A Thyroidectomy is an operation that involves the surgical removal of all or part of the thyroid gland. Thyroid surgeons Dr. Jeremy Watkins, Dr. Brad McIntyre and Dr. Sean Callahan are experienced thyroid surgeons who often perform a thyroidectomy when a patient has thyroid cancer, thyroid disease, or some other condition of the thyroid gland (such as hyperthyroidism or goiter).
Reasons for Thyroidectomy
Thyroidectomy is the surgical removal of all or part of your thyroid gland. Your thyroid is a butterfly-shaped gland located at the base of your neck. Surgeons often perform a thyroidectomy when a patient has thyroid cancer, noncancerous enlargement of the thyroid (goiter) and overactive thyroid (hyperthyroidism). Minimally invasive thyroid surgery may be an option for patients diagnosed with benign thyroid problems and even small thyroid cancers.
Surgeries for disorders of the thyroid and parathyroid glands vary according to the disorder being treated. For example, partial removal of a thyroid gland for which diagnostic testing is not fully informative, a parathyroidectomy, is different than removal of the entire gland or associated lymph nodes for cancer.
The thyroid gland on the lower neck produces hormones that control metabolism. Benign or malignant thyroid tumors can develop and be seen as lumps on the neck. Malignant tumors can cause hoarseness, lymph node enlargement, pain, and difficulty breathing. The parathyroid glands are much smaller, arranged around the thyroid gland. They are responsible for calcium metabolism, and disorders of these glands may be picked up on routine medical checkups.
Indications for Thyroidectomy
A thyroidectomy is usually performed for an enlarged thyroid causing obstructive symptoms (difficulty breathing or swallowing) or to remove a cancer. Sometimes it is performed simply for cosmetic reasons (very enlarged gland, but without abnormalities in thyroid function).
While it is a common surgical procedure, there are several potential complications, including vocal cord paralysis leading to airway obstruction, changes in voice, alterations in calcium metabolism, the need for life-long thyroid supplementation, bleeding, and infection.
Partial or Total Thyroidectomy
The surgeon may remove a portion (partial thyroidectomy) or all of your thyroid (total thyroidectomy). If a partial thyroidectomy is performed, your thyroid may be able to function normally after surgery. If your entire thyroid is removed (total thyroidectomy), you need daily treatment with thyroid hormone to replace your thyroid’s natural function.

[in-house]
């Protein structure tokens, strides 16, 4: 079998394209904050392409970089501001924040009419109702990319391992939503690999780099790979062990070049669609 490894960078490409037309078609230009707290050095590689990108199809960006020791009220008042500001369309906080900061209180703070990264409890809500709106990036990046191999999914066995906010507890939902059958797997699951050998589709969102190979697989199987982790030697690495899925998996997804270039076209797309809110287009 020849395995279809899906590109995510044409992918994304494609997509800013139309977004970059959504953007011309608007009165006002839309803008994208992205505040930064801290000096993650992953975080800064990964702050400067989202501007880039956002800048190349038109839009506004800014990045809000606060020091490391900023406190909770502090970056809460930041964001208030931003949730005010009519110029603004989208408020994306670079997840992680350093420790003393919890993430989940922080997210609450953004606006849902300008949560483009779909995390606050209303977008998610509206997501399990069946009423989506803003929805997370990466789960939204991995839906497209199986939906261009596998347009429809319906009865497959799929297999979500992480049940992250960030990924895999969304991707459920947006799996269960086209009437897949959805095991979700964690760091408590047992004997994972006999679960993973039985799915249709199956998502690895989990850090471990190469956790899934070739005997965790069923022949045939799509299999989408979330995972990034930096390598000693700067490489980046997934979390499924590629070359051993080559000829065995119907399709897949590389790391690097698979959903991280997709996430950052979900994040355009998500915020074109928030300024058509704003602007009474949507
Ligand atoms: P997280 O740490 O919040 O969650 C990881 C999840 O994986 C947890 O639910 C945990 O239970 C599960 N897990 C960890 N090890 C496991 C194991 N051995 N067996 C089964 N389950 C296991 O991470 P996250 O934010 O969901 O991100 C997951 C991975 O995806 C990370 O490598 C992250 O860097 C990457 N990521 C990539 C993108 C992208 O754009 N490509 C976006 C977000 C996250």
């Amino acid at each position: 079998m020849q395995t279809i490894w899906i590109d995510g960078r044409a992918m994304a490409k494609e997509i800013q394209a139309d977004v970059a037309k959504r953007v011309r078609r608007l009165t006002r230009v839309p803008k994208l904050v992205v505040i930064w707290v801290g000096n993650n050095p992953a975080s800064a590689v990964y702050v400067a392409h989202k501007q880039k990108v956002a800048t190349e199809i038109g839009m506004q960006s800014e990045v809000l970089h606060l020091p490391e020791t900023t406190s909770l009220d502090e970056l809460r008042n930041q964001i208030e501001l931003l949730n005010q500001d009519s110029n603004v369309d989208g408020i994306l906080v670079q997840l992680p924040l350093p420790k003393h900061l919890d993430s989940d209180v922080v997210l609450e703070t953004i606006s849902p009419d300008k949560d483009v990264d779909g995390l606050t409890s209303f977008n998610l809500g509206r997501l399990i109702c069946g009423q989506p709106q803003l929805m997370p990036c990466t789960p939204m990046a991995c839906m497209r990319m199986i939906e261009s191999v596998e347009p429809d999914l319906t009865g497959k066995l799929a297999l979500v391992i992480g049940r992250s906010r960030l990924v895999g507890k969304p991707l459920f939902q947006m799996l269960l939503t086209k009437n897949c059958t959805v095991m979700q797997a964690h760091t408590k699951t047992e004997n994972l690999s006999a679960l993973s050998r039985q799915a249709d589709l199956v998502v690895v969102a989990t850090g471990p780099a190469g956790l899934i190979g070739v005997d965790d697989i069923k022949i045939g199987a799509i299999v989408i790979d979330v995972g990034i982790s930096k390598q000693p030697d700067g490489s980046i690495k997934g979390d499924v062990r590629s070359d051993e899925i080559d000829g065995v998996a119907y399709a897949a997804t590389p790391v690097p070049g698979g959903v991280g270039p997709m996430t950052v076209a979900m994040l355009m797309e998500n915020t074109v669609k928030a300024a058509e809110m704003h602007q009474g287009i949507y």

Recurrent Laryngeal Nerve Monitoring During Thyroidectomy
The thyroid gland lies close to the vocal cords and the nerves that control movement of the vocal cords (recurrent laryngeal nerves). When surgery is performed on the thyroid gland, a nerve monitor is sometimes used during the operation with the aim of helping to prevent potential damage to the nerves.
At Fort Worth ENT & Sinus, our surgeons use intraoperative nerve monitoring devices that are used in conjunction with NIM® Nerve Monitoring Systems during a variety of surgical procedures. The ENT surgeries include thyroidectomies, parotidectomies, as well as other operations performed by our surgeons.
A thyroidectomy is a procedure done under general anesthesia. A horizontal incision is usually made in the midline of the neck where it can heal well with minimal scarring and provide safe access to identify laryngeal nerves and remove any thyroid tissue. A drain may be placed during surgery that will be removed one to two days after surgery.
A total thyroidectomy, where the entire gland is removed, is usually done for thyroid cancer. Lesser variants of this surgery include a hemithyroidectomy, or unilateral lobectomy, where half of the gland is removed (usually for benign nodule removal), or a subtotal thyroidectomy, where most of the thyroid is removed, leaving behind a small amount to hopefully allow for normal thyroid function after surgery. Your surgeon will discuss the options available to you with their benefits and risks.
You will be able to eat a liquid and soft diet for a few days after surgery. In some cases, patients will cough immediately after drinking. If you experience this, try thicker liquids or pudding-consistency foods. If this continues, or you develop chest pain or a fever, contact your doctor. If your vocal cords are weak after the surgery, a speech pathologist can help select the appropriate diet to strengthen your vocal cords.